News / Europe

Kosovo PM Named in Human Organ Scandal

Kosovo Prime Minister Hashim Thaci makes his first public appearance since he was allegedly accused in Council of Europe investigator Dick Marty's report for organ trafficking in Pristina on Thursday, Dec. 16, 2010. Marty rocked Kosovo with his allegation
Kosovo Prime Minister Hashim Thaci makes his first public appearance since he was allegedly accused in Council of Europe investigator Dick Marty's report for organ trafficking in Pristina on Thursday, Dec. 16, 2010. Marty rocked Kosovo with his allegation

Multimedia

Henry Ridgwell

In a political bombshell for the Balkans, Kosovo's Prime Minister Hashim Thaci has been named in a European report as the head of a 'mafia-like' crime organization - accused of drug dealing, assassinations and organ smuggling. The allegations threaten to derail Kosovo's efforts to gain fully-recognized independence and could have a major impact on the country's relations with the West.  

The report claims that at remote bases like this so-called 'Yellow House' in Albania, members of the Kosovo Liberation Army killed up to 500 prisoners and removed their organs, so they could be sold to international buyers on the black market.

The report's author, Council Of Europe Rapporteur Dick Marty, says the crimes were covered up after the Kosovo war. "It was known by numerous people who privately would tell you: 'well yes, we know but for reasons of political opportunity we have decided or we feel we have the duty to keep quiet'," he said.

The report even names Kosovo's Prime Minister, Hashim Thaci, as the head of the criminal gang that profited from the organ trade and that also carried out assassinations and drug trafficking. Thaci's party is still celebrating its win in Sunday's election. He says the claims are an attempt to slander the country's leaders.

"The scandalous report of the member of the European Council parliamentary assembly, Dick Marty, is a document filled with slanders and lies, which recycles 15 years old propaganda," he said.

Serbia has welcomed the Council of Europe report.  Serb forces withdrew from Kosovo after a NATO bombing campaign in 1999.  Seventy-two countries have since recognised Kosovo's independence, although Serbia still disputes the claim.

James Ker-Lindsay of the London School of Economics has written a book on Kosovo's efforts to gain independence.  He says the accusations have the potential to derail that progress.

"I think that this is going to make it a lot more difficult for supporters of Kosovo's independence to gain more recognitions.  And also we have questions about political dialogue with Belgrade.  The Serbian government has said it's still interested in talking, but if these allegations are investigated and there's a case to answer, I think it's going to be very difficult for the Serbian government to continue talking with Thaci," he said.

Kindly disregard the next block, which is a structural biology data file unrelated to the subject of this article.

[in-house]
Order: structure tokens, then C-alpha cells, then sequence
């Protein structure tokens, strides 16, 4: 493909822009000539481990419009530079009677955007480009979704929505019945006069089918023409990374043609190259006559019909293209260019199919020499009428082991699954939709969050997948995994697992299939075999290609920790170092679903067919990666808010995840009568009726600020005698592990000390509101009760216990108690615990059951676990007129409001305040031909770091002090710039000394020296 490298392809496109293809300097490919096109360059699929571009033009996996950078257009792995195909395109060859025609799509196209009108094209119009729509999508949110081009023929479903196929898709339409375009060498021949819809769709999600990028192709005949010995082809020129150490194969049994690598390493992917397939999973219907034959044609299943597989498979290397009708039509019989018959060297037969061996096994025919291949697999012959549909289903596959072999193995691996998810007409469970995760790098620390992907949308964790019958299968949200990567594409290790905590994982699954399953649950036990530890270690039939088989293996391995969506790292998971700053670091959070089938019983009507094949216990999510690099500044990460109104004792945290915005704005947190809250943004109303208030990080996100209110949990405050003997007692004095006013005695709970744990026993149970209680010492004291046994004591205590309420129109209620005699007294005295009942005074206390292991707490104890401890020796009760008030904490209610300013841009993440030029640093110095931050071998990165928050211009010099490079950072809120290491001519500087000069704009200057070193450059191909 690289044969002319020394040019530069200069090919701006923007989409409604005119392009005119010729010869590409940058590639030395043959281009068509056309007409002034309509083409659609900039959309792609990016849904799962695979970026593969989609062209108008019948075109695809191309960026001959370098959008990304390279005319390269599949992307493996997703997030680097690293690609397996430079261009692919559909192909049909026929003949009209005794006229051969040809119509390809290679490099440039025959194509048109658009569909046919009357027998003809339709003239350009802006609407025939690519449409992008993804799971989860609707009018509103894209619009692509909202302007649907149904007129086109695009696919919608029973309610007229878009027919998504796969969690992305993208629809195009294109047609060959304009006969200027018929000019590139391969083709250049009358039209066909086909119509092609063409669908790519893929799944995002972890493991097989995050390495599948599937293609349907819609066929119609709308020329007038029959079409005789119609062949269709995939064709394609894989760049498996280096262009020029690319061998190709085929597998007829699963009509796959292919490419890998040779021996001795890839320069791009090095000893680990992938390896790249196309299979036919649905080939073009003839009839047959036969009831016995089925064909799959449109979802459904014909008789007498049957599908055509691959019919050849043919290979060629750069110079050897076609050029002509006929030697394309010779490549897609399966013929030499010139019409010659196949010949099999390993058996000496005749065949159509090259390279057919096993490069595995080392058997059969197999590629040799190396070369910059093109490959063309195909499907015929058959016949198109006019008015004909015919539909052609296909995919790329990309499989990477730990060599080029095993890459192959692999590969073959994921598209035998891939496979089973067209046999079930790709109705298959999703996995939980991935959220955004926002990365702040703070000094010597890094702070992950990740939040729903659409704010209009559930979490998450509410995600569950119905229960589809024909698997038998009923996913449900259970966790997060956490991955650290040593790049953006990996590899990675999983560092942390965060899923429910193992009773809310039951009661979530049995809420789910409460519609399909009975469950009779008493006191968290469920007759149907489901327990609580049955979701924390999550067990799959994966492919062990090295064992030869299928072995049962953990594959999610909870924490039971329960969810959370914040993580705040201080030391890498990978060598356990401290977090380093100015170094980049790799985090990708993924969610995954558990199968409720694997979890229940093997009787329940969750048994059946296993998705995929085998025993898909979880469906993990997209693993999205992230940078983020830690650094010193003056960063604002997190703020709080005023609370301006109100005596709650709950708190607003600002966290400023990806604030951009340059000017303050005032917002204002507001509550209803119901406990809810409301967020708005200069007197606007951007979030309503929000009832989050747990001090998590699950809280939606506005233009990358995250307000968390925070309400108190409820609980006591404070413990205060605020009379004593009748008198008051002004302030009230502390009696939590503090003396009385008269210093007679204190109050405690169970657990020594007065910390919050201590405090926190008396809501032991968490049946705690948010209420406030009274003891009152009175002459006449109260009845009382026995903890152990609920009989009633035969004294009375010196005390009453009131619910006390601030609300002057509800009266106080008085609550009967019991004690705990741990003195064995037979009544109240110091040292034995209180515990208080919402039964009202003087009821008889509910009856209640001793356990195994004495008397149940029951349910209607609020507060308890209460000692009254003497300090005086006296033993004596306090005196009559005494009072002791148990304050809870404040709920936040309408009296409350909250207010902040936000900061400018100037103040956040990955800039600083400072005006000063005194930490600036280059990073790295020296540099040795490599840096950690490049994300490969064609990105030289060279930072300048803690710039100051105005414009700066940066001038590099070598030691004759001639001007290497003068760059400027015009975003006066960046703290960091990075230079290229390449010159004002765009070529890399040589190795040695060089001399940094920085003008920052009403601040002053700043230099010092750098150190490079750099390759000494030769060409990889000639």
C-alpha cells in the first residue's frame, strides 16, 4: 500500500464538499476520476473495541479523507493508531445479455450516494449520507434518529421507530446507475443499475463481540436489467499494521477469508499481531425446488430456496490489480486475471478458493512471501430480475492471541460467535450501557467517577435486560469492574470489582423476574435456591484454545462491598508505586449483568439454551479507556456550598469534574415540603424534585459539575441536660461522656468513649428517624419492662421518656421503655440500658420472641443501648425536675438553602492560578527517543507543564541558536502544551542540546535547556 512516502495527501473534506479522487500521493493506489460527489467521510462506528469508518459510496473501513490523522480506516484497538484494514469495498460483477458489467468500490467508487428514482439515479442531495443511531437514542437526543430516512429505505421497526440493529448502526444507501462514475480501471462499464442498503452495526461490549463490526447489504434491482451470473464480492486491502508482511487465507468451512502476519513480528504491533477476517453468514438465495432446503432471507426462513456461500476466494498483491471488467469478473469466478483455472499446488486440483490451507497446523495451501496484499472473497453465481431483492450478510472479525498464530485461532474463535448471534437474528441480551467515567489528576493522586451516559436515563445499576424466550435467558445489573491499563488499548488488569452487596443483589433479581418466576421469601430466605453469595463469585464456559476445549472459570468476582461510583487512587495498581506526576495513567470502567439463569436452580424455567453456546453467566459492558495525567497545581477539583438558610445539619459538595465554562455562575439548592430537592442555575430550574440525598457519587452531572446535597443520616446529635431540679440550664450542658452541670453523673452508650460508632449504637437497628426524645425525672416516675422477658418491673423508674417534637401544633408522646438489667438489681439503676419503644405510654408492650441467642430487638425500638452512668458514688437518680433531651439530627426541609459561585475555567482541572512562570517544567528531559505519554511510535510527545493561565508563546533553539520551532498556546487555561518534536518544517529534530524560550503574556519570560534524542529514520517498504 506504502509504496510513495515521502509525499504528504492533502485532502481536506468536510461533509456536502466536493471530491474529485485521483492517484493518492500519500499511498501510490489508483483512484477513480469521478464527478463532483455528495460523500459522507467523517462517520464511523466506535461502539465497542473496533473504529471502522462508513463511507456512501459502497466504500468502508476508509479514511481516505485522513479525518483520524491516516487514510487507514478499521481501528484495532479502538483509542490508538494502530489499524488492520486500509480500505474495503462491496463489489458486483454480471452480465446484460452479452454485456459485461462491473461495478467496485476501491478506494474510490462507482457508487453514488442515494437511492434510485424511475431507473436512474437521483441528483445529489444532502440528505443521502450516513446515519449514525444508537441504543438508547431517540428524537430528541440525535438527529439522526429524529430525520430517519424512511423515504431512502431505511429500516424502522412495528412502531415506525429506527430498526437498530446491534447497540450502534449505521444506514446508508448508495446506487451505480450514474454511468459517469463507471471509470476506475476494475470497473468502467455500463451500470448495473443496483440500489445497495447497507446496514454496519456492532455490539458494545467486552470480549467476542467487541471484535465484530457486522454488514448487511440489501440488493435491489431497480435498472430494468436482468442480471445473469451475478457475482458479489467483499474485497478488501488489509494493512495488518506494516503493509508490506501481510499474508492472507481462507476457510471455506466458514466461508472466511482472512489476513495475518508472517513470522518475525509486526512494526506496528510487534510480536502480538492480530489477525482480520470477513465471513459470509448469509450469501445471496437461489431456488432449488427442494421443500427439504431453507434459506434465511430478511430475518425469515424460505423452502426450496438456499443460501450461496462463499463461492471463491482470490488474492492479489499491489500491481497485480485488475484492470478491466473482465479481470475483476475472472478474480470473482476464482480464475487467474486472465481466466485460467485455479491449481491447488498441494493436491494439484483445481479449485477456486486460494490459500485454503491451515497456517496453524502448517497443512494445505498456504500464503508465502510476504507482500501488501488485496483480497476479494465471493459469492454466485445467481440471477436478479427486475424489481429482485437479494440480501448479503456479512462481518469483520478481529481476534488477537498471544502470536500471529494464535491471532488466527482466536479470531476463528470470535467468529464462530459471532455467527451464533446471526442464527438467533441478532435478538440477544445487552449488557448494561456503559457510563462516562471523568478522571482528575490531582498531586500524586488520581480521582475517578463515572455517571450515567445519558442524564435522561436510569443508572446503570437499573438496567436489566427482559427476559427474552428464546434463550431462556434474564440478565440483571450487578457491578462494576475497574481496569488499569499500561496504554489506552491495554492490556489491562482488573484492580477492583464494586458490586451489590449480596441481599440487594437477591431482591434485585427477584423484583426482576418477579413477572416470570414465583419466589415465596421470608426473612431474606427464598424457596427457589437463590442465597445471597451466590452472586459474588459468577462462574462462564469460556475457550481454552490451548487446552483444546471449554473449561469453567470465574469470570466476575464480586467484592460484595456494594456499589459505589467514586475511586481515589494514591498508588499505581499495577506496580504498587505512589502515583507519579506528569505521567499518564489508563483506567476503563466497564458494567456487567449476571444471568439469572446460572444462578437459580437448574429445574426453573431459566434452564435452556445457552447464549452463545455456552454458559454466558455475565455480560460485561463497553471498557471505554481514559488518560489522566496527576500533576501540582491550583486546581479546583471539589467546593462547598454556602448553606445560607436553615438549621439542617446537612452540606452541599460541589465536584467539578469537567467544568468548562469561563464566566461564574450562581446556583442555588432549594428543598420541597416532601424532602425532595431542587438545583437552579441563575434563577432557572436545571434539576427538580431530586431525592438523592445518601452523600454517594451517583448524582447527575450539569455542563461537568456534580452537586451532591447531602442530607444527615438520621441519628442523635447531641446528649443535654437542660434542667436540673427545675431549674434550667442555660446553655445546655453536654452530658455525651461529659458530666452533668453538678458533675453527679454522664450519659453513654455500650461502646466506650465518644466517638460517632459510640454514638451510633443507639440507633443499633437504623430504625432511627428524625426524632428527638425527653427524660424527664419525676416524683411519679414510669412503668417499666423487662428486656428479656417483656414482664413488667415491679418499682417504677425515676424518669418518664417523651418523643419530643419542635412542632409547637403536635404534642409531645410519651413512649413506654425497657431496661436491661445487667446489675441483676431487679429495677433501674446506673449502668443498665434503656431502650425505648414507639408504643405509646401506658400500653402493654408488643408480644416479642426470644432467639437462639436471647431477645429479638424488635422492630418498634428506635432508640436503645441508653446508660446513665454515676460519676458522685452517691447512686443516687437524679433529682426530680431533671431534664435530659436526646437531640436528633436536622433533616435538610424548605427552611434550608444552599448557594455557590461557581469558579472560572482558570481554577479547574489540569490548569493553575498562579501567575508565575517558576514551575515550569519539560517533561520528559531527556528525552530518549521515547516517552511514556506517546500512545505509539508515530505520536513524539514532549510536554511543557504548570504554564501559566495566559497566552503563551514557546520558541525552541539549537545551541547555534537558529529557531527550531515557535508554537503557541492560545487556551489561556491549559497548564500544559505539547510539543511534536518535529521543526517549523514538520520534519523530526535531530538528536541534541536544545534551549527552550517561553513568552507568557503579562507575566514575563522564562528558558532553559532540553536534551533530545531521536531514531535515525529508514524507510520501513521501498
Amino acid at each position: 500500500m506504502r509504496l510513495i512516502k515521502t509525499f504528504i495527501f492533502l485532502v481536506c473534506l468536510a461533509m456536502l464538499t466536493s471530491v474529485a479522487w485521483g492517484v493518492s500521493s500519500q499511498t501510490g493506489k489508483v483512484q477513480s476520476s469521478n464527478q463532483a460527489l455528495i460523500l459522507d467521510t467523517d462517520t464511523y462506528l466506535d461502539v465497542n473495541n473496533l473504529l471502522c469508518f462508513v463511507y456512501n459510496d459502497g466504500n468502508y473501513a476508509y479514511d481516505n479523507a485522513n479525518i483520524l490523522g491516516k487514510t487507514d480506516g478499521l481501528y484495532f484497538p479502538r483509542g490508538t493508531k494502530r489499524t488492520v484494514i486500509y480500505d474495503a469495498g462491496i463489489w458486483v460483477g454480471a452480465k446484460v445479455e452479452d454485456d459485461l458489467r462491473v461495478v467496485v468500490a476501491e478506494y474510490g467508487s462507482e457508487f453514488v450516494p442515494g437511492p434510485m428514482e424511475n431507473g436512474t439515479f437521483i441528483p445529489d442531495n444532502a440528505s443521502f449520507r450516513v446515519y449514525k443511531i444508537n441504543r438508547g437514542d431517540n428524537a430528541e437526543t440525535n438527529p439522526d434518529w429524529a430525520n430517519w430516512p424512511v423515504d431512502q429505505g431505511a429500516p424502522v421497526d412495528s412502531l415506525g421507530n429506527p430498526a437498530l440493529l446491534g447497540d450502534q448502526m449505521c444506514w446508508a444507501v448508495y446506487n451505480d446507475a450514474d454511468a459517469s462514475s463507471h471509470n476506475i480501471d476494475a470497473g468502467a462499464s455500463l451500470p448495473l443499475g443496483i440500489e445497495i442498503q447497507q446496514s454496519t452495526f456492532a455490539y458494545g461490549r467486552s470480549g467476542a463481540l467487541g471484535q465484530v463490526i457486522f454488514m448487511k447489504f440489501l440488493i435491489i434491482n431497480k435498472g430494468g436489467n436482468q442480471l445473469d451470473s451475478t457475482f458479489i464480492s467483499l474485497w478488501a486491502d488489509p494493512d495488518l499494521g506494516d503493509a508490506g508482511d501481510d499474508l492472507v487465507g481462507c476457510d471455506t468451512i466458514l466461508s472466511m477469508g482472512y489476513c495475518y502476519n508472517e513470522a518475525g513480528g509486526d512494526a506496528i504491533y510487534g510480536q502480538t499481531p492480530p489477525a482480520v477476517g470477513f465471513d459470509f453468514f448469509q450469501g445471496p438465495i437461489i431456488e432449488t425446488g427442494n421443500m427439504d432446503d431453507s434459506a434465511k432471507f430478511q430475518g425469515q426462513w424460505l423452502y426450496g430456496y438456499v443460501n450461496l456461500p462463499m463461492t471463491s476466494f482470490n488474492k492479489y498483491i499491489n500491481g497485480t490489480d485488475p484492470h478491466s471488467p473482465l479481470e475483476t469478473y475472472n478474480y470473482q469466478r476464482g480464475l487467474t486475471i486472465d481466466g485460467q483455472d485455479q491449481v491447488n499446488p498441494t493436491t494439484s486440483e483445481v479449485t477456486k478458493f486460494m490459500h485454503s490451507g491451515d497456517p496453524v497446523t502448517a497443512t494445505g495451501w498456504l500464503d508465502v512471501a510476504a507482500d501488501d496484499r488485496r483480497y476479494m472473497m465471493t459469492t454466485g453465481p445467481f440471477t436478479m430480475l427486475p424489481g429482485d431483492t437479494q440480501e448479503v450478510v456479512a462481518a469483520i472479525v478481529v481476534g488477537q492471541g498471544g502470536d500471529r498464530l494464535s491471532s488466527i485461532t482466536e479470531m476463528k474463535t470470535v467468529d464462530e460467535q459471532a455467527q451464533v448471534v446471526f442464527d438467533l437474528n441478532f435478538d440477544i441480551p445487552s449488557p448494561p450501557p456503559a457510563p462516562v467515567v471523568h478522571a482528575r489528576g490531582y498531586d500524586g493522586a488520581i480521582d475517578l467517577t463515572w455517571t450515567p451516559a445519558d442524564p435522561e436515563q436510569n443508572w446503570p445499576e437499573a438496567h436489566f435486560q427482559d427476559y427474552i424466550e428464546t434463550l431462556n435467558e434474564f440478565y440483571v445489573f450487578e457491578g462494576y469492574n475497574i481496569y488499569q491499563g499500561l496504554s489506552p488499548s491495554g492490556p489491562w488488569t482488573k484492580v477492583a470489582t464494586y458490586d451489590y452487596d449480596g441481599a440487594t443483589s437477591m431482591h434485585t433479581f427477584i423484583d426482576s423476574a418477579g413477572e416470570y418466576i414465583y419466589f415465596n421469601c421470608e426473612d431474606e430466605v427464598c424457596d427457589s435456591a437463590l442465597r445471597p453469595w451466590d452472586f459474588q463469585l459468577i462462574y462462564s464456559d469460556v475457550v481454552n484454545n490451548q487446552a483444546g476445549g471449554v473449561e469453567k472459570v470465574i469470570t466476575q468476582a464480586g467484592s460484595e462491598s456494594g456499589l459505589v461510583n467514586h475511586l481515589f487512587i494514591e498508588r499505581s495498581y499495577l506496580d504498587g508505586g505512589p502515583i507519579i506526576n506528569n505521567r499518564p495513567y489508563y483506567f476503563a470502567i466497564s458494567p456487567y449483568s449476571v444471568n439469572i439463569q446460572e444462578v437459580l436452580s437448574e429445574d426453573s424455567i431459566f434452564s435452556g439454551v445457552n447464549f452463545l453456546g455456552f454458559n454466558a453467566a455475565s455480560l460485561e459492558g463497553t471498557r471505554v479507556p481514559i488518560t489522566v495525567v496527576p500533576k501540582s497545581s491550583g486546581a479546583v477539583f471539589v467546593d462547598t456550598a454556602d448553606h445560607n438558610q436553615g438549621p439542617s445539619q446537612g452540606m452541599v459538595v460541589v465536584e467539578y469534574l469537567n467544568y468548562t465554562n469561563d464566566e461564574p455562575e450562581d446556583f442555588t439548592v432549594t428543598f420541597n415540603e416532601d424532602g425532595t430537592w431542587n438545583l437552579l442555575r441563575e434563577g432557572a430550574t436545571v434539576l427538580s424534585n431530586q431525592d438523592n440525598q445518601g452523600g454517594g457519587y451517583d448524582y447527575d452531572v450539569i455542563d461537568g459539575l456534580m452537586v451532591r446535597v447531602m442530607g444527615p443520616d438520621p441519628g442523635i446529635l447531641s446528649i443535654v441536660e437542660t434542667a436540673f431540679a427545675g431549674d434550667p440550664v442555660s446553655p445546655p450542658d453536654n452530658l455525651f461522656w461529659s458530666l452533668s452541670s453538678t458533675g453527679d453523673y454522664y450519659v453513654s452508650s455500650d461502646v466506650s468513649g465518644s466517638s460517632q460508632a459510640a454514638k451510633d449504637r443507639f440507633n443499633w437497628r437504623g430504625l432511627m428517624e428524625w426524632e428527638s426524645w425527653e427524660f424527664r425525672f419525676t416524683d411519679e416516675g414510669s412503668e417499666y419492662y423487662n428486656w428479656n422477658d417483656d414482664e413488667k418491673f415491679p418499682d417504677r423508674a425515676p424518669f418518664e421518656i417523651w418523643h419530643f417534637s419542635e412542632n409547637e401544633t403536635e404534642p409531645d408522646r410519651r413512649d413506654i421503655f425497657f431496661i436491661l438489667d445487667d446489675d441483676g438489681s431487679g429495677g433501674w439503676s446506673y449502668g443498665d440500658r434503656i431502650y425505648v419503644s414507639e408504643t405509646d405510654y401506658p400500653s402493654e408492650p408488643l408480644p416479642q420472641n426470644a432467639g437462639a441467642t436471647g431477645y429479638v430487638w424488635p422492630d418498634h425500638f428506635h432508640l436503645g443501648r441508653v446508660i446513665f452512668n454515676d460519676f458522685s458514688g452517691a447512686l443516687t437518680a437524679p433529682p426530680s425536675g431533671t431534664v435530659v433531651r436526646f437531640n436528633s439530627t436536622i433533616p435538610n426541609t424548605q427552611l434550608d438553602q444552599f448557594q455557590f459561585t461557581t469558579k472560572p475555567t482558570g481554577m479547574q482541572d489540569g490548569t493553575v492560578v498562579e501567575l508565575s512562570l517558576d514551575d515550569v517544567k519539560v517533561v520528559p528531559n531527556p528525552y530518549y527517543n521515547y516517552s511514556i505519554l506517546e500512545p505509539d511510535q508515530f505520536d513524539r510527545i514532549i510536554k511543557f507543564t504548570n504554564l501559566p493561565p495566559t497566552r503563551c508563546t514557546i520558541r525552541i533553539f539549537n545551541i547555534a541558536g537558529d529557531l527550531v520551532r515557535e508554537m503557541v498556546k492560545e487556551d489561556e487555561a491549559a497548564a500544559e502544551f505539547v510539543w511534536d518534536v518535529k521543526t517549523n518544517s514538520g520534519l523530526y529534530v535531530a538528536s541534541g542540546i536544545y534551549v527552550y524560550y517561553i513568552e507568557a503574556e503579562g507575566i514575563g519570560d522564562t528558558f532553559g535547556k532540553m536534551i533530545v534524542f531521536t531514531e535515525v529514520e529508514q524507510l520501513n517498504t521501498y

The report claims that criminal gangs continued to harvest organs after the war at this clinic near Pristina. And in fact, in a currently-ongoing court case, seven people are on trial for trading in the organs of people living in extreme poverty.  Prosecutors claim poor people from Moldova, Kazakhstan, Russia and Turkey were offered up to $20,000 for their organs, but were never paid.

Surgeon Lutfi Dervishi is alleged to be the ringleader of the group.  The Council of Europe report also links him to the Kosovo Liberation Army's alleged kidnapping and killing of Serb civilians for their organs. He denies the charges.

The prosecutor in the current case,  Jonathan Ratel, says there are good reasons why Kosovo appears to be a hub for the illegal organ trade. "Post-conflict states, where clinics can be set up quickly, the rule of law or the legal regime or the health regime is weak, and persons can exploit that. The opportunity for exploitation of persons by trafficking is immense," he said.

The Council of Europe has tabled the report for discussion next month and will decide then whether to launch a criminal investigation into the allegations against Prime Minister Thaci.

You May Like

Scotland Vote Raises Questions of International Law

Experts say self-determination, as defined and protected by international law, confined narrowly to independence movements in process of de-colonization More

Video Whaling Summit Votes to Uphold Ban on Japan Whale Hunt

Conservationists hail ruling as a victory, but Tokyo says it will submit revised plans for a whale hunt in 2015 More

Annual Military Exercise Takes on New Meaning for Ukraine Troops

Troops from 15 nations participating in annual event, 'Rapid Trident' in western Ukraine More